After three workshops in person, here we are, in January 2022, meeting on Zoom. Computer screen is a barrier, but anyway it’s nice to see familiar faces, atmosphere of the workshops is as always friendly and supportive.

Playmakers are sensitive and attentive readers. They not only get what I’m trying to put across, but they immediately detect what I would prefer to hide – all my hesitations, dilemmas, and unresolved problems in the play.

Sharing work in progress makes me feel vulnerable. I recall a writing workshop from the past, when discussing the treatment of my script dismantled it to such an extent that I was never able to pick up pieces and complete that story. I hope I’ve learned from that experience, and I know better now how to handle feedback. Another skill is giving helpful feedback to others. As much as it sounds cliché, when you put seeds in the ground, you cannot just dig them out constantly to check how they’re growing, you need to trust the process, avoid overanalysing.

At this point, my play has a sort of a treatment, or scene-by-scene. But it feels fragile, like teeth after a few months of wearing braces, not as firmly sitting in their sockets as you would like them to. Yes, my script feels wobbly. And that’s ok, I tell myself.

For me, it’s not helpful to rewrite the text that is not finished yet. I prefer to get to the last page before I start editing. How to know when the text is finished – that’s another question, but let’s not go there now.

English is my second language; I rely a lot on my trusted proofreader. I notify her that soon I’ll have something for her to read. I’m lucky to have her, my angel, my ally. When I’m agonizing over the finished draft, she will support me with her never ending enthusiasm and reassurances. Giving me enough hope so I can start another re-write. But this time she’s not my first reader. So here I am, exposed with all my typos, grammar, and spelling mistakes. How terrifying.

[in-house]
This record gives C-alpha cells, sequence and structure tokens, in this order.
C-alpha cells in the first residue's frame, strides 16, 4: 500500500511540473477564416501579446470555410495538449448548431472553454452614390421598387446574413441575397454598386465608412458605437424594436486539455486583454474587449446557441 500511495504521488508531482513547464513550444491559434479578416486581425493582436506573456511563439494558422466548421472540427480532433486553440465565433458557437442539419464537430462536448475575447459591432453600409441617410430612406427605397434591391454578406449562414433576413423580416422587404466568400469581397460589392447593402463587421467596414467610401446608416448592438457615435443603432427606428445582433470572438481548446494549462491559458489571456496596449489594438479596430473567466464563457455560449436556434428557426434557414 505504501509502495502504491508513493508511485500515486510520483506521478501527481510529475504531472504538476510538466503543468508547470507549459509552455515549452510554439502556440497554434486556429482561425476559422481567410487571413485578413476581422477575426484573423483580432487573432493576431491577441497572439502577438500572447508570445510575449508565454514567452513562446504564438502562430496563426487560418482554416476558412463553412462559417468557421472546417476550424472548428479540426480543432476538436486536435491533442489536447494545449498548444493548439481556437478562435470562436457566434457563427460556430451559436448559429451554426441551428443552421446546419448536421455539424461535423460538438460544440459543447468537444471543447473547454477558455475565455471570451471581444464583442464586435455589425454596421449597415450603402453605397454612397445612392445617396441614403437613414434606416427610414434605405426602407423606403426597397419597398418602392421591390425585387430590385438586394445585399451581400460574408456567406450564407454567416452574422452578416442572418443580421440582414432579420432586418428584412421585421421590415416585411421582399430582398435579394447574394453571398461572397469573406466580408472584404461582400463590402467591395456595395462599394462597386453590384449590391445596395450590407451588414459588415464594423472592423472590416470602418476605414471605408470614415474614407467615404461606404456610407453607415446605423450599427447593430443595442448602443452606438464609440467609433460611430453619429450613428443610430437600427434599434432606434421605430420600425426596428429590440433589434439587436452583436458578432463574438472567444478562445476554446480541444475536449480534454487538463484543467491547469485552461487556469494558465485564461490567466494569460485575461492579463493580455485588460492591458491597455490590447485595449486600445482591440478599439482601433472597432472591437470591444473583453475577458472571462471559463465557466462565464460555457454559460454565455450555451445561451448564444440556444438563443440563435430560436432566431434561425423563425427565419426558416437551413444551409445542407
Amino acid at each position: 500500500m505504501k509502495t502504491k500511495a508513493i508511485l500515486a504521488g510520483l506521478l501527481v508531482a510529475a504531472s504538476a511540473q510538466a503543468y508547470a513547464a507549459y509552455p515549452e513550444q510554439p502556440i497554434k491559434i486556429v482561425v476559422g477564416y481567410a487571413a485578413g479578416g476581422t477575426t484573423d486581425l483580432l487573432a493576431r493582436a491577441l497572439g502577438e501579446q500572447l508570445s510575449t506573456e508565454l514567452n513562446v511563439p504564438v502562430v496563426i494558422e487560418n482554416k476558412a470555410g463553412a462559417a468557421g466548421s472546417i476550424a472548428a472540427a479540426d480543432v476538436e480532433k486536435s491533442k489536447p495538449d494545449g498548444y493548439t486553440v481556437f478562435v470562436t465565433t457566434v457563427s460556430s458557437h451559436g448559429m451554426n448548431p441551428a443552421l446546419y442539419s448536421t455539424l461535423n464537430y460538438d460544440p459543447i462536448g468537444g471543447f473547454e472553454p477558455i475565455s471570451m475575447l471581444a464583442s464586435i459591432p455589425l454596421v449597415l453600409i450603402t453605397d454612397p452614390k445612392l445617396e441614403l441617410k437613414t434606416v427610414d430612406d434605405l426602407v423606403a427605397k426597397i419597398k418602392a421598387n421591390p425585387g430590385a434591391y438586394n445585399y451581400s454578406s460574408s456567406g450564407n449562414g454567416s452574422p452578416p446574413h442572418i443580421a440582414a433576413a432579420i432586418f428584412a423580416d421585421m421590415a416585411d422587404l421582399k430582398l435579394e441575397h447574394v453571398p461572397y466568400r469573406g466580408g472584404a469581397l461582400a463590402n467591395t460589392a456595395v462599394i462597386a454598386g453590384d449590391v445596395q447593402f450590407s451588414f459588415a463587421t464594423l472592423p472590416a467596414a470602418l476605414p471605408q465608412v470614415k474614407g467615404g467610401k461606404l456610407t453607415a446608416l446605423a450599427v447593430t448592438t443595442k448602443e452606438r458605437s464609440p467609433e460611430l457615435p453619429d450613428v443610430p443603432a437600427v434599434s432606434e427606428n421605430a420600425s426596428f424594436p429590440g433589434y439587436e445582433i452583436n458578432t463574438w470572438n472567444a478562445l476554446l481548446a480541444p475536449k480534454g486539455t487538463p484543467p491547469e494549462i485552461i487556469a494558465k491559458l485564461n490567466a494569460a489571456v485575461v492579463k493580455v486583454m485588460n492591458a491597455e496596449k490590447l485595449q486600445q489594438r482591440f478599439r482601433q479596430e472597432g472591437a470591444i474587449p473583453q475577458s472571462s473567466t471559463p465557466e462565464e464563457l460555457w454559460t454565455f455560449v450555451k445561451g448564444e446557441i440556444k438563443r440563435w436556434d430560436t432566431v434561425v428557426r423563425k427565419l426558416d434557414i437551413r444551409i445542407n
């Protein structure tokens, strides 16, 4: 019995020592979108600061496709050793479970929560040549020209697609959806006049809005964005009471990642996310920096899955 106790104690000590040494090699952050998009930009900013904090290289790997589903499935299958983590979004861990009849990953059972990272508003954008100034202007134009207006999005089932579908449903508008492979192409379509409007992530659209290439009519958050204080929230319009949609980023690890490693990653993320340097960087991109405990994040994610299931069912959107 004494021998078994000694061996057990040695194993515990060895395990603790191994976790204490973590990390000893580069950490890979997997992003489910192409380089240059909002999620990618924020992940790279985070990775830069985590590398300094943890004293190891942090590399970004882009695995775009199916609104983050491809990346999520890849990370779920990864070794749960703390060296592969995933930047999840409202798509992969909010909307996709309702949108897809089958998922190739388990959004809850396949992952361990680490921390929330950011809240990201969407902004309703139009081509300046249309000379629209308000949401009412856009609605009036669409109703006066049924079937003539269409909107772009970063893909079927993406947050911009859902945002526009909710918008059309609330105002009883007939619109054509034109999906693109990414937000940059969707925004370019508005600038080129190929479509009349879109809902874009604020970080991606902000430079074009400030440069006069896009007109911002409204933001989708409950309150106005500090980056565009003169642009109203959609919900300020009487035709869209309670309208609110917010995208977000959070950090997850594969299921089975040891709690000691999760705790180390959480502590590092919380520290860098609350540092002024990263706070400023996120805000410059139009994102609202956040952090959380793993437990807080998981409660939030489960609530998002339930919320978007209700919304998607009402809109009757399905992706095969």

Reading Elinor Fuch’s ‘A visit to a small planet’ – my play’s idea started with the choice of a location and a specific time in recent history. The story came out of the setting, the world was there, waiting. As I continue writing, I continue reading, watching, and researching. I go through old photos on my phone, to bring back memories. I walk, I drink coffee, drink chamomile, then peppermint, then tea, then a second and a third coffee. That’s a line taken from a novel by Italo Calvino. I identify with his writing routines. Kettle always on. Hydration is my compulsion. Another issue is fitting my writing around a non-writing full-time job. I like it this way, easier to stay in touch with the outside world, easier to maintain creative integrity. But harder to find time, and when you finish your ‘day job’, there’s always homework waiting.

Four months into the play. The time came to make some serious decisions. I want to rethink my characters, define again their ages and backgrounds, clarify their backstories. There’re a few themes emerging. It feels like too much distraction. I need to get rid of something. The plot? The dramatic structure? Anna, do you know at least what’s the tone and mood of this story? For some reason I feel like writing a musical. What? Musical, really? Yes, that’s how I feel today, my characters want to burst into singing and dancing. And who can stop them?

Headshot of Carla Grauls

By Carla Grauls, February 2022

This blog is a little bit about how I work as a writer and what writing challenges I have experienced in this process.


It always begins with an idea.

Then I research, draft an exploratory scene and see if it has potential to become a full play.